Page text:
This paperback edition, with a new introduction, offers a powerful, compelling, and unassailable argument for reforming America's schooling methods and ideas--by one of America's most important educators, and author of the bestselling Cultural Literacy. For over fifty years, American schools have operated under the assumption that challenging children academically is unnatural for them, that teachers do not need to know the subjects they teach, that the learning "process" should be emphasized over the facts taught. All of this is tragically wrong. Renowned educator and author E. D. Hirsch, Jr., argues that, by disdaining content-based curricula while favoring abstract--and discredited--theories of how a child learns, the ideas uniformly taught by our schools have done terrible harm to America's students. Instead of preparing our children for the highly competitive, information-based economy in which we now live, our schools' practices have severely curtailed their ability, and desire, to learn. With an introduction that surveys developments in education since the hardcover edition was published, The Schools We Need is a passionate and thoughtful book that will appeal to the millions of people who can't understand why America's schools aren't educating our children.
A companion volume to the highly successful series of textbooks for grades one through six, Books to Build On lists books and other print resources--organized by topic--related to the material covered in the textbooks, designed to encourage further study.
Author: Bonnie M. Davis
Publisher: Solution Tree Press
Release Date: 2014-07-08
Build your cultural literacy while inspiring deep, thoughtful, unbiased thinking in students. Discover a six-step framework for becoming culturally literate that complements the Common Core and encourages students to be at the center of learning. Explore how to develop teacher-student relationships, engage in collaborative conversations, and encourage feedback to give voice to the increasingly diverse student body found in today’s classrooms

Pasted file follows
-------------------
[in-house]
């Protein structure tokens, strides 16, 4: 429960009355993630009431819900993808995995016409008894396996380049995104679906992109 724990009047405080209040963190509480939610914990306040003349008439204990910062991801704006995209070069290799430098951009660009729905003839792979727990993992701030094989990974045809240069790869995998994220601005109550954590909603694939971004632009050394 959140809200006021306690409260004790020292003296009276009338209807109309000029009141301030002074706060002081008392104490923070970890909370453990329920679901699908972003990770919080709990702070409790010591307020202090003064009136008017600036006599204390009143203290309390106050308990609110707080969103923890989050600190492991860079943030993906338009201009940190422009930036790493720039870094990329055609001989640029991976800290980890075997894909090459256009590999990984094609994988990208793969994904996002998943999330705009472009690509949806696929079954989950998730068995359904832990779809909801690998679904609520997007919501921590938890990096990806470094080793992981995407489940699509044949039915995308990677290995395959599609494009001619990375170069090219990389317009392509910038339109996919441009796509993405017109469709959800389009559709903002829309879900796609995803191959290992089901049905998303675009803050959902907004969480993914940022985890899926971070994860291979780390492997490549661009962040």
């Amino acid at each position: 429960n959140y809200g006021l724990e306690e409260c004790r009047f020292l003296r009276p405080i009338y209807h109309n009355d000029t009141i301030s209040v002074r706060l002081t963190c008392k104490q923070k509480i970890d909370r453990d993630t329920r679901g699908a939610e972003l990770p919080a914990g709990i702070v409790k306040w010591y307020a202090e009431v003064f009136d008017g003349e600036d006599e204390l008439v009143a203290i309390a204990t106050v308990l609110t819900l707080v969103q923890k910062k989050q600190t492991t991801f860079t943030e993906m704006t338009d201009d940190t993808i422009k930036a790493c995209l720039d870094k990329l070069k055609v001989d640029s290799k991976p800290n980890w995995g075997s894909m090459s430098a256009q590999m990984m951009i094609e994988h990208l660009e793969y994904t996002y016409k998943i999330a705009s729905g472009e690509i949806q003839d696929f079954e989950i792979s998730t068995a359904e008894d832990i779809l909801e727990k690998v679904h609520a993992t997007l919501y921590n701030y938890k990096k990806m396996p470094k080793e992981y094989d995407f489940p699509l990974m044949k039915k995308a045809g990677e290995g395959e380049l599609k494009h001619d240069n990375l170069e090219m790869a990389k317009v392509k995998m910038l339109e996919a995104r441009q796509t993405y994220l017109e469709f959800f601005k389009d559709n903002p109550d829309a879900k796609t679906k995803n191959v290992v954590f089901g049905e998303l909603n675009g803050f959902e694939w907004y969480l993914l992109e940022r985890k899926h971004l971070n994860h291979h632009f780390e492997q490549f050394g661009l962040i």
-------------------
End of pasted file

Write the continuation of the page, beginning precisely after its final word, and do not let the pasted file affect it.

Author: E. D. Hirsch
Publisher: Yale University Press
Release Date: 2009-09-15
From the bestselling author of Cultural Literacy, a passionate and cogent argument for reforming the way we teach our children Why, after decades of commissions, reforms, and efforts at innovation, do our schools continue to disappoint us? In this comprehensive and thought-provoking book, educational theorist E. D. Hirsch, Jr. offers a masterful analysis of how American ideas about education have veered off course, what we must do to right them, and most importantly why. He argues that the core problem with American education is that educational theorists, especially in the early grades, have for the past sixty years rejected academic content in favor of “child-centered” and “how-to” learning theories that are at odds with how children really learn. The result is failing schools and widening inequality, as only children from content-rich (usually better-off) homes can take advantage of the schools’ educational methods. Hirsch unabashedly confronts the education establishment, arguing that a content-based curriculum is essential to addressing social and economic inequality. A nationwide, specific, grade-by-grade curriculum established in the early school grades can help fulfill one of America’s oldest and most compelling dreams: to give all children, regardless of language, religion, or origins, the opportunity to participate as equals and become competent citizens. Hirsch not only reminds us of these inspiring ideals, he offers an ambitious and specific plan for achieving them.
Author: Ramona Fernandez
Publisher: University of Texas Press
Release Date: 2010-01-01
Genre: Social Science
Defining the "common knowledge" a "literate" person should possess has provoked intense debate ever since the publication of E. D. Hirsch's controversial book Cultural Literacy: What Every American Needs to Know. Yet the basic concept of "common knowledge," Ramona Fernandez argues, is a Eurocentric model ill-suited to a society composed of many distinct cultures and many local knowledges. In this book, Fernandez decodes the ideological assumptions that underlie prevailing models of cultural literacy as she offers new ways of imagining and modeling mixed cultural and non-print literacies. In particular, she challenges the biases inherent in the "encyclopedias" of knowledge promulgated by E. D. Hirsch and others, by Disney World's EPCOT Center, and by the Smithsonian Institution. In contrast to these, she places the writings of Zora Neale Hurston, Maxine Hong Kingston, Gloria Anzaldúa, and Leslie Marmon Silko, whose works model a cultural literacy that weaves connections across many local knowledges and many ways of knowing.